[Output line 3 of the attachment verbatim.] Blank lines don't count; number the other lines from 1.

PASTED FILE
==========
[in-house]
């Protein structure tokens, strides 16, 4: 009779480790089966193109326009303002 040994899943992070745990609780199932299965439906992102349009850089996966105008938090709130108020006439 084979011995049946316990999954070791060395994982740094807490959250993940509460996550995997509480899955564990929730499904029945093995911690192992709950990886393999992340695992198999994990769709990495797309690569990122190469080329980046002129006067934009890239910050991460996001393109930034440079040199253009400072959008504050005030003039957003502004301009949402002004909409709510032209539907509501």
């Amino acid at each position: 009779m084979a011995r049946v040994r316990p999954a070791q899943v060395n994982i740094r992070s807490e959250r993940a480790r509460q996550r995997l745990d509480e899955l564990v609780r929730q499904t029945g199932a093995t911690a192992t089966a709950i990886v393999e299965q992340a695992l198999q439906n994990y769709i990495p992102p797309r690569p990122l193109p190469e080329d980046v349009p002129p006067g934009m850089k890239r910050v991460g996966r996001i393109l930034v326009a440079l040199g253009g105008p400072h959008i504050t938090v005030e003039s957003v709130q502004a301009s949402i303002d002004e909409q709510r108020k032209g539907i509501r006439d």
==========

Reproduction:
């Amino acid at each position: 009779m084979a011995r049946v040994r316990p999954a070791q899943v060395n994982i740094r992070s807490e959250r993940a480790r509460q996550r995997l745990d509480e899955l564990v609780r929730q499904t029945g199932a093995t911690a192992t089966a709950i990886v393999e299965q992340a695992l198999q439906n994990y769709i990495p992102p797309r690569p990122l193109p190469e080329d980046v349009p002129p006067g934009m850089k890239r910050v991460g996966r996001i393109l930034v326009a440079l040199g253009g105008p400072h959008i504050t938090v005030e003039s957003v709130q502004a301009s949402i303002d002004e909409q709510r108020k032209g539907i509501r006439d």